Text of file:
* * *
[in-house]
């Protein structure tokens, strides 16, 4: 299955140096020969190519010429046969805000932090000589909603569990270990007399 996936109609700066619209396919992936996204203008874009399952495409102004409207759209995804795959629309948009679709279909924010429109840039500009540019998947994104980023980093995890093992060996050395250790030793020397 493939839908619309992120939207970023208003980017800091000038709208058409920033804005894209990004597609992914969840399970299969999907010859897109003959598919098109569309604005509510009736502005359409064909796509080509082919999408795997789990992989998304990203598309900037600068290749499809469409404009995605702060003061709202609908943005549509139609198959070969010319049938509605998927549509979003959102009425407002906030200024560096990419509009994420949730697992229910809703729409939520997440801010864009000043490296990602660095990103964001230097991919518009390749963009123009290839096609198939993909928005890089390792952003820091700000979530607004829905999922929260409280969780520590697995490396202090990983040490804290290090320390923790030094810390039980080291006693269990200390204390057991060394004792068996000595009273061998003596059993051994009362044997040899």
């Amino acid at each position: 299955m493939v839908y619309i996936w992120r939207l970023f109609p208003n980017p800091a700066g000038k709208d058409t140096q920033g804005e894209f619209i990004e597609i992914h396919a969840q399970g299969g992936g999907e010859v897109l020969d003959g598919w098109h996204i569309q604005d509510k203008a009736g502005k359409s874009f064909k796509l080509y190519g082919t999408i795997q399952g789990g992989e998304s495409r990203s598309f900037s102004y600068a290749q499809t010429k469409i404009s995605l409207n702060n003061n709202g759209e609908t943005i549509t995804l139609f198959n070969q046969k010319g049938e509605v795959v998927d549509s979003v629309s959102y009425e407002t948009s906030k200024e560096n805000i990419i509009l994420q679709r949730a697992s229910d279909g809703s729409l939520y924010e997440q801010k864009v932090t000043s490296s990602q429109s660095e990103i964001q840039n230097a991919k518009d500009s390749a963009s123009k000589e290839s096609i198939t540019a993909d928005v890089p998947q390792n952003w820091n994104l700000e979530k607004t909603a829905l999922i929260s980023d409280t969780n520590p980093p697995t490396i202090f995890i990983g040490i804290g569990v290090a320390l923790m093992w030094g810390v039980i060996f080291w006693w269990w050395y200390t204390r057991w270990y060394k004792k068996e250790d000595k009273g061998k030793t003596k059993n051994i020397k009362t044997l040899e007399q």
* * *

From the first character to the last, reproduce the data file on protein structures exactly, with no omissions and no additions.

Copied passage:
[in-house]
């Protein structure tokens, strides 16, 4: 299955140096020969190519010429046969805000932090000589909603569990270990007399 996936109609700066619209396919992936996204203008874009399952495409102004409207759209995804795959629309948009679709279909924010429109840039500009540019998947994104980023980093995890093992060996050395250790030793020397 493939839908619309992120939207970023208003980017800091000038709208058409920033804005894209990004597609992914969840399970299969999907010859897109003959598919098109569309604005509510009736502005359409064909796509080509082919999408795997789990992989998304990203598309900037600068290749499809469409404009995605702060003061709202609908943005549509139609198959070969010319049938509605998927549509979003959102009425407002906030200024560096990419509009994420949730697992229910809703729409939520997440801010864009000043490296990602660095990103964001230097991919518009390749963009123009290839096609198939993909928005890089390792952003820091700000979530607004829905999922929260409280969780520590697995490396202090990983040490804290290090320390923790030094810390039980080291006693269990200390204390057991060394004792068996000595009273061998003596059993051994009362044997040899």
């Amino acid at each position: 299955m493939v839908y619309i996936w992120r939207l970023f109609p208003n980017p800091a700066g000038k709208d058409t140096q920033g804005e894209f619209i990004e597609i992914h396919a969840q399970g299969g992936g999907e010859v897109l020969d003959g598919w098109h996204i569309q604005d509510k203008a009736g502005k359409s874009f064909k796509l080509y190519g082919t999408i795997q399952g789990g992989e998304s495409r990203s598309f900037s102004y600068a290749q499809t010429k469409i404009s995605l409207n702060n003061n709202g759209e609908t943005i549509t995804l139609f198959n070969q046969k010319g049938e509605v795959v998927d549509s979003v629309s959102y009425e407002t948009s906030k200024e560096n805000i990419i509009l994420q679709r949730a697992s229910d279909g809703s729409l939520y924010e997440q801010k864009v932090t000043s490296s990602q429109s660095e990103i964001q840039n230097a991919k518009d500009s390749a963009s123009k000589e290839s096609i198939t540019a993909d928005v890089p998947q390792n952003w820091n994104l700000e979530k607004t909603a829905l999922i929260s980023d409280t969780n520590p980093p697995t490396i202090f995890i990983g040490i804290g569990v290090a320390l923790m093992w030094g810390v039980i060996f080291w006693w269990w050395y200390t204390r057991w270990y060394k004792k068996e250790d000595k009273g061998k030793t003596k059993n051994i020397k009362t044997l040899e007399q």